(btw this is Stephen from the comments section on the article - just trying to get all the technical stuff down before I start buying parts)   ;)
« Last Edit: April 27, 2015, 05:10:11 pm by knightcrusader »

knightcrusader

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Re: Hacking an HP Z800 motherboard into a standard PC case
« Reply #111 on: April 30, 2015, 10:03:57 am »
WRT front IO connectors... I realised that the yellow USB header controls 3 USB ports instead of the regular 2, but I still have not figured out the pinouts

I think I have the pinout! My buddy has a Z600 with the same connector and he was nice enough to take a multimeter to the USB ports and the connector:


Andy Brown

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Re: Hacking an HP Z800 motherboard into a standard PC case
« Reply #112 on: May 01, 2015, 01:41:14 am »
WRT front IO connectors... I realised that the yellow USB header controls 3 USB ports instead of the regular 2, but I still have not figured out the pinouts

I think I have the pinout! My buddy has a Z600 with the same connector and he was nice enough to take a multimeter to the USB ports and the connector:



That's good news. So from that it appears that HP's colour coding is:

Red = VBus (+5V)
Black = Ground
Green = D+
White = D-

Your diagram needs to be flipped to visualise it directly on to the motherboard header because pins 1 and 2 on the left of the yellow header are 5V (Red B/Red C on your diagram).
It's worse than that, it's physics Jim!

knightcrusader

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Re: Hacking an HP Z800 motherboard into a standard PC case
« Reply #113 on: May 01, 2015, 08:21:46 am »
WRT front IO connectors... I realised that the yellow USB header controls 3 USB ports instead of the regular 2, but I still have not figured out the pinouts

I think I have the pinout! My buddy has a Z600 with the same connector and he was nice enough to take a multimeter to the USB ports and the connector:



That's good news. So from that it appears that HP's colour coding is:

Red = VBus (+5V)
Black = Ground
Green = D+
White = D-

Your diagram needs to be flipped to visualise it directly on to the motherboard header because pins 1 and 2 on the left of the yellow header are 5V (Red B/Red C on your diagram).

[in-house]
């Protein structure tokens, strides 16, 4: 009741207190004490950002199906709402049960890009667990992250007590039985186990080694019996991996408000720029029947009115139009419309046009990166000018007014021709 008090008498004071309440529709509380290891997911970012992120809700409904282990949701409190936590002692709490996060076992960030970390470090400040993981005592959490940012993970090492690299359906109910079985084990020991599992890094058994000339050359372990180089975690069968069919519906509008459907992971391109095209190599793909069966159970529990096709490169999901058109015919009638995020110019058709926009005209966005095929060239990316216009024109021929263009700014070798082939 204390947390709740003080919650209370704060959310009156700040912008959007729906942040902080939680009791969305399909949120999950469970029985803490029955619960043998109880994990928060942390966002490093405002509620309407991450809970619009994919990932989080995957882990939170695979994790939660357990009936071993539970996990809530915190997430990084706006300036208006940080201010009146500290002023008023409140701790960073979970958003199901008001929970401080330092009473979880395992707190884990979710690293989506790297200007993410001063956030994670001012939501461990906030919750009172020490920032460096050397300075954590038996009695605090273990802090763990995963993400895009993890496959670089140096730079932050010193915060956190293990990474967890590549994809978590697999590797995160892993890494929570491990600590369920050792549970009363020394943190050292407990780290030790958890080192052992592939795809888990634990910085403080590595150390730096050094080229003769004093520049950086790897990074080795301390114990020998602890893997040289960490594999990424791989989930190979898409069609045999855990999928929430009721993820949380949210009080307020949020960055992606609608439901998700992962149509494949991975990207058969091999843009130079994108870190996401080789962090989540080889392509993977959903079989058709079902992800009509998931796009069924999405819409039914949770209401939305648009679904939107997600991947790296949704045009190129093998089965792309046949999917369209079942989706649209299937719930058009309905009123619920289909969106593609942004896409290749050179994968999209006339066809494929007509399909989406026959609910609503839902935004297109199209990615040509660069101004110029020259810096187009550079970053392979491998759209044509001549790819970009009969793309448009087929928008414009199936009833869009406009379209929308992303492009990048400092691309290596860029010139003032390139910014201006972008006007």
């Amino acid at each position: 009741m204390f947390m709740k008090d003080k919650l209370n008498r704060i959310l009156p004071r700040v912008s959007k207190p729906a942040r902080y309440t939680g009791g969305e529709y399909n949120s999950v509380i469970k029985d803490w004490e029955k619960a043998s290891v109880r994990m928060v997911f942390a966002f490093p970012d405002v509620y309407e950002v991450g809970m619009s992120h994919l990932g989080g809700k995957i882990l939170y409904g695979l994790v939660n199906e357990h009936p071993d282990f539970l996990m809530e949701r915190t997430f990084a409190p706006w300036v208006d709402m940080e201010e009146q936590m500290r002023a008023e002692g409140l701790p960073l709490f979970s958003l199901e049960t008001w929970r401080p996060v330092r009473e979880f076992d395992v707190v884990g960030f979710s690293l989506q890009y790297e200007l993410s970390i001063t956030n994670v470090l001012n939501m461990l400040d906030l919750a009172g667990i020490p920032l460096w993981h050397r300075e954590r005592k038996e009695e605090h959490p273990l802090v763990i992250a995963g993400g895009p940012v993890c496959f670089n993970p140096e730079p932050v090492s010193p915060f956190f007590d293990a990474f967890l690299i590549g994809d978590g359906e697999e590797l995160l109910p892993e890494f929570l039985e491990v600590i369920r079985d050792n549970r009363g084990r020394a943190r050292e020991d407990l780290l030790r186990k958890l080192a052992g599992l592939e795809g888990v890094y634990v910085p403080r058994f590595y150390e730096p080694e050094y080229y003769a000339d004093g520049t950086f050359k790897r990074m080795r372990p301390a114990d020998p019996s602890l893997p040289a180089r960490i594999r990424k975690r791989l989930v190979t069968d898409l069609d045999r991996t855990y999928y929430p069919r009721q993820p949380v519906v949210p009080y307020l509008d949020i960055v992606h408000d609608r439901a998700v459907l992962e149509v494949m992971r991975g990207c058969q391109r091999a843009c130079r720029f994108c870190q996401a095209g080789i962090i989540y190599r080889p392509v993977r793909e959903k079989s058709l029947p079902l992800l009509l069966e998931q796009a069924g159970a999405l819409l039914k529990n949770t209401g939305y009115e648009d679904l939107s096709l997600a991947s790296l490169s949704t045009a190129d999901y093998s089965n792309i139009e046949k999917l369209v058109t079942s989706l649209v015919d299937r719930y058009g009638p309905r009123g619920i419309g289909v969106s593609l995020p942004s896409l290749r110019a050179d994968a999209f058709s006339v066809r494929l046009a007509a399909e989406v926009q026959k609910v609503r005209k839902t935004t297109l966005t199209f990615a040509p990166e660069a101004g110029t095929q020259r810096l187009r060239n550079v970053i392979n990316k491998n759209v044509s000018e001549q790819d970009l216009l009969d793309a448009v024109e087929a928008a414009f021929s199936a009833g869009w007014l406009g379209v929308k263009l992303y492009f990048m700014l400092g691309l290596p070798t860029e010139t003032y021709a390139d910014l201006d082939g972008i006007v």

You are correct that it is mirrored - I assume my buddy laid it out in order from looking straight into the plug itself when it was disconnected, which would make sense since the plug is mirrored from the header on the board.

I am going to order some of my parts to start on the project today - when I get it all going and can verify the pin outs I will clean up my diagram for the motherboard side. I'm so excited to get this started!  8)

knightcrusader

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Re: Hacking an HP Z800 motherboard into a standard PC case
« Reply #114 on: May 12, 2015, 01:05:53 pm »
Good news everyone! I got my system built!  8)

Z800 board - $88.95
2x Xeon W5590 - $99.90
24GB (6x4GB) DDR3-10600R - $108.00
2x Intel LGA 1366 DBX-D heatsinks* - $39.00
Premade Power adapter cord - $8.36
Cooler Master HAF X Full Tower Case (http://www.newegg.com/Product/Product.aspx?Item=N82E16811119225)* - $189.99
5-pack Xeon stickers for the case  ;) - $4.44

Total cost of project: $538.64

Other items were recycled from my current computer: 750W EVGA SuperNOVA PSU, 2x EVGA GeForce 630 GT x16 video cards, USB 3.0 Card, Kingston 120GB SSDNow V300 SSD, 1x Icy Dock 3-bay tool-less hot swap hard drive bay, LG Bluray Burner and LG DVD Burner, and a few hard drives.

The only thing I have left to do is to find the pinout of the Firewire and memory fan plugs so I can use them, and wire up things to the front panel 3-port USB header.